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Government - Unit 6, Chapter 24: Governing the States

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Zach White

on 17 August 2016

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Transcript of Government - Unit 6, Chapter 24: Governing the States

Chapter 24: Governing the States
Kansas State Constitution
Our Constitution was enacted in 1861...hmm I wonder what event helped shape
the formation of our Constitution...
Our current Constitution was actually the fourth Constitution proposed in Kansas. It is called the Wyandotte Constitution.
Our state's Constitution talks about many of the same things the U.S. Constitution lays out. There are a bill of rights, a section that explains the duties, powers, privileges, etc. for the legislative, executive, and judicial powers of the state and much more.
Here are the different sections of the state constitution:
•Ordinance and Preamble
•Kansas Bill of Rights
• Article One: Executive
•Article Two: Legislative
•Article Three: Judicial
•Article Four: Elections
•Article Five: Suffrage
•Article Six: Education
•Article Seven: Public Institutions & Welfare
•Article Eight: Militia
•Article Nine: County & Township Organization
•Article Ten: Apportionment of the Legislature
•Article Eleven: Finance & Taxation
•Article Twelve: Corporations
•Article Thirteen: Banks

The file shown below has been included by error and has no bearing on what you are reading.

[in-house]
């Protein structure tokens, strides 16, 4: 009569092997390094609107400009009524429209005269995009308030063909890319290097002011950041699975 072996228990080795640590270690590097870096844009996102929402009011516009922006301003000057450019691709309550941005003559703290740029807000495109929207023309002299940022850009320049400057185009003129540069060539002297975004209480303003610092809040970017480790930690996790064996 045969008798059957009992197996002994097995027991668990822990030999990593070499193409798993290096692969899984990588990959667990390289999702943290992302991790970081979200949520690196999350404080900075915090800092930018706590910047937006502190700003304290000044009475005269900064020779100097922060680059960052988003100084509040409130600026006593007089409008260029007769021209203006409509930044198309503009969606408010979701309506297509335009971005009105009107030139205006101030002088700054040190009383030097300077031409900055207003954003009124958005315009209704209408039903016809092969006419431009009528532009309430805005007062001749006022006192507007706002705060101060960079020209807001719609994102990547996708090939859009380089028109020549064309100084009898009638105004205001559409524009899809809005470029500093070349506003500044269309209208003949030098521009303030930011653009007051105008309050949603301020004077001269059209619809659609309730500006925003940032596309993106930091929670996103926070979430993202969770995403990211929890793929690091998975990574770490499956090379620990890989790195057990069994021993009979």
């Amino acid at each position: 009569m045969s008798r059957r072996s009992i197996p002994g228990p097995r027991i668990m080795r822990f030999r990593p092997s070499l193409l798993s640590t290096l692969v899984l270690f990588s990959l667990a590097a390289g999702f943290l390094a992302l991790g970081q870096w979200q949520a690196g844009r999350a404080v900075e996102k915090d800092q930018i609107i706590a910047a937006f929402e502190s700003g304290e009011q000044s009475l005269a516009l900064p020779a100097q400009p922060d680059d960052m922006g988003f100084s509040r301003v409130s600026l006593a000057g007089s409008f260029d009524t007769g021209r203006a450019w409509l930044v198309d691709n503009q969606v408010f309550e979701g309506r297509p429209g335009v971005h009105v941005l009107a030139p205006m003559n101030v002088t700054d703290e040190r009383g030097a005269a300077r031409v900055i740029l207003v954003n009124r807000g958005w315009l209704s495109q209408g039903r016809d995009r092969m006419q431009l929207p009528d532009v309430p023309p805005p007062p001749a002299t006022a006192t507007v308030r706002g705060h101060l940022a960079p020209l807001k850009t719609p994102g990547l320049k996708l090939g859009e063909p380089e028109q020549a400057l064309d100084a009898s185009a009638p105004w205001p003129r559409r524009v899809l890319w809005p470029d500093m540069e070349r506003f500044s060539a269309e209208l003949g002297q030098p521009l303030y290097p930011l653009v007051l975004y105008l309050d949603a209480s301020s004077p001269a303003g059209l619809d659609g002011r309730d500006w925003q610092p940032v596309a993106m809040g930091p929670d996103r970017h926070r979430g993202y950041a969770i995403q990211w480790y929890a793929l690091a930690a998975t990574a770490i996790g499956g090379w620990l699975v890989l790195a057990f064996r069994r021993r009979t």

•Article Fourteen: Constitutional Amendment & Revision
•Article Fifteen: Miscellaneous
Let's focus in on one issue specifically mentioned prominently in the state's Constitution, and that is education.
"The legislature
shall provide
for intellectual, educational, vocational and scientific improvement by
establishing and maintaining
public schools, educational institutions and related activities which may be organized and changed in such manner as may be provided by law."
Those words have led to lawsuits over the past several years by advocates for education in the State of Kansas. These people argue that the state is not adequately funding and maintaining public education.
http://budget.ks.gov/publications/FY2014/FY2014_GBR_Vol1.pdf
Look at page 18 for charts on Kansas budget in 2014.
And
http://budget.ks.gov/publications/FY2016/FY2016_GBR_Vol1--01-16-2015.pdf
Look at page 20 for charts on Kansas budget in 2016.
Something like 90% of funding for public education comes from state budget's and most states see public education as their #1 responsibility.
Now let's look at some battles going on with education in our state...